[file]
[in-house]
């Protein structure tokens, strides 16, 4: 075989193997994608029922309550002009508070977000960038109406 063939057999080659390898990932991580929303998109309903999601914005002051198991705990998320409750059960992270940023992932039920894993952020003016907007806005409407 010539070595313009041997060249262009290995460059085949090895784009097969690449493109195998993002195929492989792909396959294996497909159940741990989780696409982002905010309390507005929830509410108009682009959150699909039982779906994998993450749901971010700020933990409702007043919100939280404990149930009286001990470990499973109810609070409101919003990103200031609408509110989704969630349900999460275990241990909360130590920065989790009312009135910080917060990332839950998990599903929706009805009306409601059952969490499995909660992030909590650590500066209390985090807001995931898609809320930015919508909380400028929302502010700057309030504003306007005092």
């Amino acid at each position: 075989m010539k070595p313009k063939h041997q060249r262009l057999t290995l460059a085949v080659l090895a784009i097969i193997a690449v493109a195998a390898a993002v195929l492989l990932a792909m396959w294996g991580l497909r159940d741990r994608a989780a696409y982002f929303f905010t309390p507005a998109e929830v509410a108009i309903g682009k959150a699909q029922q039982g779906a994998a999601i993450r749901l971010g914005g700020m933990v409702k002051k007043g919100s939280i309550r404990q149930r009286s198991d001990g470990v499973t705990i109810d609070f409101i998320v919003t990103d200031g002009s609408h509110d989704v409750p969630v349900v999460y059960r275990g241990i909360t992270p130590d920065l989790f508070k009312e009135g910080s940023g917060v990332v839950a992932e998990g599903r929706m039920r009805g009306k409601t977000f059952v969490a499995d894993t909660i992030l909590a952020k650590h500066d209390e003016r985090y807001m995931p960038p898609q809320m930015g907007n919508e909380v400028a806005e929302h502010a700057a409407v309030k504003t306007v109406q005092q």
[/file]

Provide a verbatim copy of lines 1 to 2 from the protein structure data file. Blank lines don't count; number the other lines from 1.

[in-house]
């Protein structure tokens, strides 16, 4: 075989193997994608029922309550002009508070977000960038109406 063939057999080659390898990932991580929303998109309903999601914005002051198991705990998320409750059960992270940023992932039920894993952020003016907007806005409407 010539070595313009041997060249262009290995460059085949090895784009097969690449493109195998993002195929492989792909396959294996497909159940741990989780696409982002905010309390507005929830509410108009682009959150699909039982779906994998993450749901971010700020933990409702007043919100939280404990149930009286001990470990499973109810609070409101919003990103200031609408509110989704969630349900999460275990241990909360130590920065989790009312009135910080917060990332839950998990599903929706009805009306409601059952969490499995909660992030909590650590500066209390985090807001995931898609809320930015919508909380400028929302502010700057309030504003306007005092």